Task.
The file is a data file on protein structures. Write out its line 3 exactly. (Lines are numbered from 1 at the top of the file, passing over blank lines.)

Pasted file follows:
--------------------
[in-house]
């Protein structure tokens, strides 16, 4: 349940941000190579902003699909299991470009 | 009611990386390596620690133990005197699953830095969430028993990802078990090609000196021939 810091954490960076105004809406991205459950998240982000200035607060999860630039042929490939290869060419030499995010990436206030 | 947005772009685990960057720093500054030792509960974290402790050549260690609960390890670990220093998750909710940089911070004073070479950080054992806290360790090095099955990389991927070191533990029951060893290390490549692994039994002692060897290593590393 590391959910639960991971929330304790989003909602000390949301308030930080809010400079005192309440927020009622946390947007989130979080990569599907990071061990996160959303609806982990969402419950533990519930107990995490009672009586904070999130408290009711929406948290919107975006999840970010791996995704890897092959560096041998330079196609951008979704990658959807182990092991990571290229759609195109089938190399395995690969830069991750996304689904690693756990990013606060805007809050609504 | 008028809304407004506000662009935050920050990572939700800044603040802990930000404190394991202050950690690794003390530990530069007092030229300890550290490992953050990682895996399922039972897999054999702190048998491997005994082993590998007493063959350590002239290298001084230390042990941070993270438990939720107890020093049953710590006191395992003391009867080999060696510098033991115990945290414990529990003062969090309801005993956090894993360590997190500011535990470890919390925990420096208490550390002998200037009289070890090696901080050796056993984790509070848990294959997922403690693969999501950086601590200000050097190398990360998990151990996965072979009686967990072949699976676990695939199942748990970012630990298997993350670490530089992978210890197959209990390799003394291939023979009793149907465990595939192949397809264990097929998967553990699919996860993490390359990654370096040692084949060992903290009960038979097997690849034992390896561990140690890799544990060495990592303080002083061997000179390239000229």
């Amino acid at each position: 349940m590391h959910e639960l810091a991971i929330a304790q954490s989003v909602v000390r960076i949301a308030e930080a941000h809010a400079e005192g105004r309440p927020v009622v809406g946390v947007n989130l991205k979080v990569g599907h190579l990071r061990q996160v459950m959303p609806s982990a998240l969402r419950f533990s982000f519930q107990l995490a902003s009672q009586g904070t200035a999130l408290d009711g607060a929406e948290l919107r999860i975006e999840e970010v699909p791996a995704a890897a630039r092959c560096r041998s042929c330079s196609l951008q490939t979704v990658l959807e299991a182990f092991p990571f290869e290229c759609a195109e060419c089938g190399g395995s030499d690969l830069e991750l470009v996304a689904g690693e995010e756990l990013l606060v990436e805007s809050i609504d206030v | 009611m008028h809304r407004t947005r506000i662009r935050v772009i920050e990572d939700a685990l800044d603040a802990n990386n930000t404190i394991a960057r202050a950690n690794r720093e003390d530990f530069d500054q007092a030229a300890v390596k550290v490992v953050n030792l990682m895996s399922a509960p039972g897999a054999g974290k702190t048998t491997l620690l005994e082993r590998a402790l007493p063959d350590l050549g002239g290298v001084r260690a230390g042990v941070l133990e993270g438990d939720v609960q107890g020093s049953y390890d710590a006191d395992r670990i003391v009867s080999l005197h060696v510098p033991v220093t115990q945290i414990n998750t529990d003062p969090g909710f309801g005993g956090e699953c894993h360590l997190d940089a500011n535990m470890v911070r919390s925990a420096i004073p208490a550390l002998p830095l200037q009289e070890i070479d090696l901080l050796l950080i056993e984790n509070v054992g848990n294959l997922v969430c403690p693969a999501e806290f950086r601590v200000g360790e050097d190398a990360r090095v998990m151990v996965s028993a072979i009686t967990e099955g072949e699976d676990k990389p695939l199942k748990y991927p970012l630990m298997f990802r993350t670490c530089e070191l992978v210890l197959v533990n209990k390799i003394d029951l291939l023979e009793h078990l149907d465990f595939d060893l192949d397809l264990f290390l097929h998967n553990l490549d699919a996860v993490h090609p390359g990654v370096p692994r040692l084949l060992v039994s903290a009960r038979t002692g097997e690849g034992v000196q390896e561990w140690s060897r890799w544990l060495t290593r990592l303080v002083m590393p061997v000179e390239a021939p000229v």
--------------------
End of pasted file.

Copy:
């Amino acid at each position: 349940m590391h959910e639960l810091a991971i929330a304790q954490s989003v909602v000390r960076i949301a308030e930080a941000h809010a400079e005192g105004r309440p927020v009622v809406g946390v947007n989130l991205k979080v990569g599907h190579l990071r061990q996160v459950m959303p609806s982990a998240l969402r419950f533990s982000f519930q107990l995490a902003s009672q009586g904070t200035a999130l408290d009711g607060a929406e948290l919107r999860i975006e999840e970010v699909p791996a995704a890897a630039r092959c560096r041998s042929c330079s196609l951008q490939t979704v990658l959807e299991a182990f092991p990571f290869e290229c759609a195109e060419c089938g190399g395995s030499d690969l830069e991750l470009v996304a689904g690693e995010e756990l990013l606060v990436e805007s809050i609504d206030v | 009611m008028h809304r407004t947005r506000i662009r935050v772009i920050e990572d939700a685990l800044d603040a802990n990386n930000t404190i394991a960057r202050a950690n690794r720093e003390d530990f530069d500054q007092a030229a300890v390596k550290v490992v953050n030792l990682m895996s399922a509960p039972g897999a054999g974290k702190t048998t491997l620690l005994e082993r590998a402790l007493p063959d350590l050549g002239g290298v001084r260690a230390g042990v941070l133990e993270g438990d939720v609960q107890g020093s049953y390890d710590a006191d395992r670990i003391v009867s080999l005197h060696v510098p033991v220093t115990q945290i414990n998750t529990d003062p969090g909710f309801g005993g956090e699953c894993h360590l997190d940089a500011n535990m470890v911070r919390s925990a420096i004073p208490a550390l002998p830095l200037q009289e070890i070479d090696l901080l050796l950080i056993e984790n509070v054992g848990n294959l997922v969430c403690p693969a999501e806290f950086r601590v200000g360790e050097d190398a990360r090095v998990m151990v996965s028993a072979i009686t967990e099955g072949e699976d676990k990389p695939l199942k748990y991927p970012l630990m298997f990802r993350t670490c530089e070191l992978v210890l197959v533990n209990k390799i003394d029951l291939l023979e009793h078990l149907d465990f595939d060893l192949d397809l264990f290390l097929h998967n553990l490549d699919a996860v993490h090609p390359g990654v370096p692994r040692l084949l060992v039994s903290a009960r038979t002692g097997e690849g034992v000196q390896e561990w140690s060897r890799w544990l060495t290593r990592l303080v002083m590393p061997v000179e390239a021939p000229v």